This paper reviews the status of nanoparticle technology as it relates to the additive manufacturing (AM) of aluminum-based alloys. A broad overview of common AM processes is given. Additive manufacturing is a promising field for the advancement of manufacturing due to its ability to yield near-net-shaped components that require minimal post-processing prior to end-use. AM also allows for the fabrication of prototypes as well as economical small batch production. Aluminum alloys processed via AM would be very beneficial to the manufacturing industry due to their high strength to weight ratio; however, many of the conventional alloy compositions have been shown to be incompatible with AM processing methods. As a result, many investigations have looked to methods to improve the processability of these alloys. This paper explores the use of nanostructures to enhance the processability of aluminum alloys. It is concluded that the addition of nanostructures is a promising route for modification of existing alloys and may be beneficial to other powder-based processes.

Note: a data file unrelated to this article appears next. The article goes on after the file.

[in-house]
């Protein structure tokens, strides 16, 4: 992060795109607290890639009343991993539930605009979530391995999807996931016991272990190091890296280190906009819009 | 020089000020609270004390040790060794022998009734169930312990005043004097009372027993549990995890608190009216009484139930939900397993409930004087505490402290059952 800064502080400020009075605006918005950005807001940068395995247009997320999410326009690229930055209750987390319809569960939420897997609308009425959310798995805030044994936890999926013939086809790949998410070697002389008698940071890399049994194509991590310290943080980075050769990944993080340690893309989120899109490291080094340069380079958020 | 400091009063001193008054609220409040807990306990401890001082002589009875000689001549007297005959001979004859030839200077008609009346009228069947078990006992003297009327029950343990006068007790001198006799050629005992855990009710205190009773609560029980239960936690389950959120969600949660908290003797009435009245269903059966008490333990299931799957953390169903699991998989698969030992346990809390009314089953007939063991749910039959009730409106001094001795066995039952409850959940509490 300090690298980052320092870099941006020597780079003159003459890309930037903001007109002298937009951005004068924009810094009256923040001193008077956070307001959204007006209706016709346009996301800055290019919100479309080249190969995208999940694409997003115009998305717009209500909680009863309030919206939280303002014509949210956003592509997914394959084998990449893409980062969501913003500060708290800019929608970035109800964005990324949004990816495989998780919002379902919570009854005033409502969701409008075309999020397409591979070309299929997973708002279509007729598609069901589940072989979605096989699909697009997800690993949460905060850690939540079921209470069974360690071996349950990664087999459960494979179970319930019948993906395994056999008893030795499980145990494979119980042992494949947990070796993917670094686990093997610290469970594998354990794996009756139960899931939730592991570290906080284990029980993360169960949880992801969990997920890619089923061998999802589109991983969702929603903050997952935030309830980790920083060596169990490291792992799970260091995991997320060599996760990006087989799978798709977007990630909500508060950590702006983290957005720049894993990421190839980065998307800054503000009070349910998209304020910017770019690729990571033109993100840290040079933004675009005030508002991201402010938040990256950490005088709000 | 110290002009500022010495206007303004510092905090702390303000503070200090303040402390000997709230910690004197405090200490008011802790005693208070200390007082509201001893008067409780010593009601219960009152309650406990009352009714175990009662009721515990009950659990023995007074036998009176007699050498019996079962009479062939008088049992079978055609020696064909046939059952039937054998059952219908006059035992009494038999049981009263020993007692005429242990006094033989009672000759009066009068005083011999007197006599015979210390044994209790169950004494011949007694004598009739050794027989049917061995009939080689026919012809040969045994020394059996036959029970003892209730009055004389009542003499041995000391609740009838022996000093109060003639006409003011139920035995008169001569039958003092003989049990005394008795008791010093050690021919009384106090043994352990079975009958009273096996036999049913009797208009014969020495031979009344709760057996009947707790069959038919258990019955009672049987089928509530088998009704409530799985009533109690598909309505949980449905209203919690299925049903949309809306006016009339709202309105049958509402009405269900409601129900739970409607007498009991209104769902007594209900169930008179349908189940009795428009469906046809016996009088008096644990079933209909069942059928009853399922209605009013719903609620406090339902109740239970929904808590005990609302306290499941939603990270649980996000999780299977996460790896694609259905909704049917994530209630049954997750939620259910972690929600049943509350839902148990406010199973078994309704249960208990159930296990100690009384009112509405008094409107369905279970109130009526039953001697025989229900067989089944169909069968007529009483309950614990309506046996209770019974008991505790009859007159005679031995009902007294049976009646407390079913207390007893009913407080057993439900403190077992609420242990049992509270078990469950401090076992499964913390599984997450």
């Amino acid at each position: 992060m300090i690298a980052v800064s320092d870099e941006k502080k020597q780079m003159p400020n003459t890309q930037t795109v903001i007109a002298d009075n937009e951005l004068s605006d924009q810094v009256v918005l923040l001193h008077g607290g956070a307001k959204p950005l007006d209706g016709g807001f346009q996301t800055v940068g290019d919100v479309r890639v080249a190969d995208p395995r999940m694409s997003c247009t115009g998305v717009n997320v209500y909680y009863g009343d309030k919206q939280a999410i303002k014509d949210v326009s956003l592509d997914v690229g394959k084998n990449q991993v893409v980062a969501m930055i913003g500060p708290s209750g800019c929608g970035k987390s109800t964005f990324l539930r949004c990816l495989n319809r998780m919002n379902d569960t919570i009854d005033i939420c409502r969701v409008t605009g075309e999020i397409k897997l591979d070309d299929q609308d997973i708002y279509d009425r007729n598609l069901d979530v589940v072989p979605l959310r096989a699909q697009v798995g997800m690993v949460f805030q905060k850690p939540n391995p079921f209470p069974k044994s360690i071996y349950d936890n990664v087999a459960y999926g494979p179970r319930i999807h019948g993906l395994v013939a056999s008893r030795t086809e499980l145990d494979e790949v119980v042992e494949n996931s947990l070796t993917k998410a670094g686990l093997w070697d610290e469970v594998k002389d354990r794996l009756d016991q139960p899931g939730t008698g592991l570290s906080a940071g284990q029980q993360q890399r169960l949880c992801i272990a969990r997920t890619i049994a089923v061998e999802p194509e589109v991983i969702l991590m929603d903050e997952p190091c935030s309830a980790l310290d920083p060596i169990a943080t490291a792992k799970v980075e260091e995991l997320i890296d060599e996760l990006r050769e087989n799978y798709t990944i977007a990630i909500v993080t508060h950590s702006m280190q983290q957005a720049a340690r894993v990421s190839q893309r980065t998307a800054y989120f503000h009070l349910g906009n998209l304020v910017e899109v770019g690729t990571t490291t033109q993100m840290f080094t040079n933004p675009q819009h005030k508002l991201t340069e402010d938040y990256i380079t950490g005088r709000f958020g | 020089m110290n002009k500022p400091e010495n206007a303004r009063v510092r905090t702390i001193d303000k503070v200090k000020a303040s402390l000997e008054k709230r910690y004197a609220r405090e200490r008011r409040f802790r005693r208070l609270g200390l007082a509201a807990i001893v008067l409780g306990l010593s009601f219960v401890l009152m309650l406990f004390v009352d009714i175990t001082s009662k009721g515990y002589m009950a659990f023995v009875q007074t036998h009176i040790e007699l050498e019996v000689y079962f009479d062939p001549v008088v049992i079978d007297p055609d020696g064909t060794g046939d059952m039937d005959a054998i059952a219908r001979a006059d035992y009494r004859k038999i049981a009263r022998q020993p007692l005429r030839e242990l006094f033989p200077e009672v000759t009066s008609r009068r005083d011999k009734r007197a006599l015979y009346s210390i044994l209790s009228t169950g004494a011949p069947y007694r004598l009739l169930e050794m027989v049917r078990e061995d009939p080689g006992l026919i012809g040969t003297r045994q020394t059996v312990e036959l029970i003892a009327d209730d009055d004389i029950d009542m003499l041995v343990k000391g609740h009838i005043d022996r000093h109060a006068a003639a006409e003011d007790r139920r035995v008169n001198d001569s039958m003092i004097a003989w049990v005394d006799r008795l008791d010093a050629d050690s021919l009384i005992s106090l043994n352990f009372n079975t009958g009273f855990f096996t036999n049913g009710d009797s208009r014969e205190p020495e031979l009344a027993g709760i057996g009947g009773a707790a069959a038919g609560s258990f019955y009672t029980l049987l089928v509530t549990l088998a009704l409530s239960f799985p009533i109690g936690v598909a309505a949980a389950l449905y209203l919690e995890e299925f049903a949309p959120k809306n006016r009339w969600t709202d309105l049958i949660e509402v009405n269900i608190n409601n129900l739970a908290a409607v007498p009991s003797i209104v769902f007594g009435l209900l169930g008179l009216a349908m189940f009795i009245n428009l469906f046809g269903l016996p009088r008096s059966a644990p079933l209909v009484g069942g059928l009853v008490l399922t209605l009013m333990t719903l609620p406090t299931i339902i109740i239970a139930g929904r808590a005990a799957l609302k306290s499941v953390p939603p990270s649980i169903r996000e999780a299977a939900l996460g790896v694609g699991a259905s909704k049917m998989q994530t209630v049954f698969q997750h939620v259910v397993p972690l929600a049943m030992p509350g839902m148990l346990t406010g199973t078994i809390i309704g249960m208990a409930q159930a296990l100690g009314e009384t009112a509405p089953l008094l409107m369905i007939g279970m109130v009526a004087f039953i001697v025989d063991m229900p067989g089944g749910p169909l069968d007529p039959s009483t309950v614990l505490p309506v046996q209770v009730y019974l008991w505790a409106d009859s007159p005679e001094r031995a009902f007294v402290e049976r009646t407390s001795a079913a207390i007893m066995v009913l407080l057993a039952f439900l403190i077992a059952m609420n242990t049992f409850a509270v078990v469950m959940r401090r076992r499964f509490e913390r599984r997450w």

Mechanical and Aerospace Engineering

Research Center/Lab(s)

Intelligent Systems Center

Keywords and Phrases

Additive manufacturing; Aluminum; Directed energy deposition; Mechanical properties; Microstructural features; Nanoparticles; Selective laser melting

International Standard Serial Number (ISSN)


Document Type

Article - Journal

Document Version

Final Version

File Type





© 2021 The Authors, All rights reserved.

Creative Commons Licensing

Creative Commons License
This work is licensed under a Creative Commons Attribution 4.0 License.

Publication Date

08 May 2021